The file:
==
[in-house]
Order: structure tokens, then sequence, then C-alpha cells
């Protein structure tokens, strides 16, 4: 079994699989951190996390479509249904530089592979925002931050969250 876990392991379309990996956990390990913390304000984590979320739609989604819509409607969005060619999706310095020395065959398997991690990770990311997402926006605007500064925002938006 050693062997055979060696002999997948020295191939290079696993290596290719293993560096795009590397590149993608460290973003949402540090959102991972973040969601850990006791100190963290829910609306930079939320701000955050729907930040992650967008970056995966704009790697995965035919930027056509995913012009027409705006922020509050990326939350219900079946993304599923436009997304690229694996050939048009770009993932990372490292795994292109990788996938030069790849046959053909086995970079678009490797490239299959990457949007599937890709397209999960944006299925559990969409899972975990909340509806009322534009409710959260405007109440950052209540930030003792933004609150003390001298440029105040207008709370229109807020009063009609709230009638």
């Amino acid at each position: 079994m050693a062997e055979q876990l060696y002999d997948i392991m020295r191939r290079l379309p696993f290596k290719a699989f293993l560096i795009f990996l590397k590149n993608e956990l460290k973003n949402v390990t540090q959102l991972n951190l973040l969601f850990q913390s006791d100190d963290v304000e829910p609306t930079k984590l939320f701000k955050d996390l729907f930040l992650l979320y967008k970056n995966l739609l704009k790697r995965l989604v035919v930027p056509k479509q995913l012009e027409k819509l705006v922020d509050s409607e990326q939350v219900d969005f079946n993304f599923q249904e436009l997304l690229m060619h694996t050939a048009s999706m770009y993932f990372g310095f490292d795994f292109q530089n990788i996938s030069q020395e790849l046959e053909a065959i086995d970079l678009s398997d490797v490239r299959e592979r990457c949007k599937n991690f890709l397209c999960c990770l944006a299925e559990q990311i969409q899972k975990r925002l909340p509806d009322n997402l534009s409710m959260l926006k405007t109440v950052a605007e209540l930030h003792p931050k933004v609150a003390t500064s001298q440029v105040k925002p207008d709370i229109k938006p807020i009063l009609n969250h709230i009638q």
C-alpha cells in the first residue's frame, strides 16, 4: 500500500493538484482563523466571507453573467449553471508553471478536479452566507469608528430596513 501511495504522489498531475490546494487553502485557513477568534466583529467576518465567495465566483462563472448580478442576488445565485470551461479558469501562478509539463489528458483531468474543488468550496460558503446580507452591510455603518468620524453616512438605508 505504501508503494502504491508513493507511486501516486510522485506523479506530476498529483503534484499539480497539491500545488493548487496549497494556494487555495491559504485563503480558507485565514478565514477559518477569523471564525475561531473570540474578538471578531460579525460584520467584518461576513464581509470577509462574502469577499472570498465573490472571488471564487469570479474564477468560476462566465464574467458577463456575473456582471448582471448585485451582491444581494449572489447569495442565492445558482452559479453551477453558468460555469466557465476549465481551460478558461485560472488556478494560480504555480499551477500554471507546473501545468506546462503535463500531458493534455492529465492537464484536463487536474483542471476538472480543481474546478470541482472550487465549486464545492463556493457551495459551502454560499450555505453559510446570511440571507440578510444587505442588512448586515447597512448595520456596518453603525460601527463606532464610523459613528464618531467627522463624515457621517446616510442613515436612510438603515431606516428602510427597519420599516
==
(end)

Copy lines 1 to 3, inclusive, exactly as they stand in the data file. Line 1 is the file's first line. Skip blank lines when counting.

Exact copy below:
[in-house]
Order: structure tokens, then sequence, then C-alpha cells
């Protein structure tokens, strides 16, 4: 079994699989951190996390479509249904530089592979925002931050969250 876990392991379309990996956990390990913390304000984590979320739609989604819509409607969005060619999706310095020395065959398997991690990770990311997402926006605007500064925002938006 050693062997055979060696002999997948020295191939290079696993290596290719293993560096795009590397590149993608460290973003949402540090959102991972973040969601850990006791100190963290829910609306930079939320701000955050729907930040992650967008970056995966704009790697995965035919930027056509995913012009027409705006922020509050990326939350219900079946993304599923436009997304690229694996050939048009770009993932990372490292795994292109990788996938030069790849046959053909086995970079678009490797490239299959990457949007599937890709397209999960944006299925559990969409899972975990909340509806009322534009409710959260405007109440950052209540930030003792933004609150003390001298440029105040207008709370229109807020009063009609709230009638």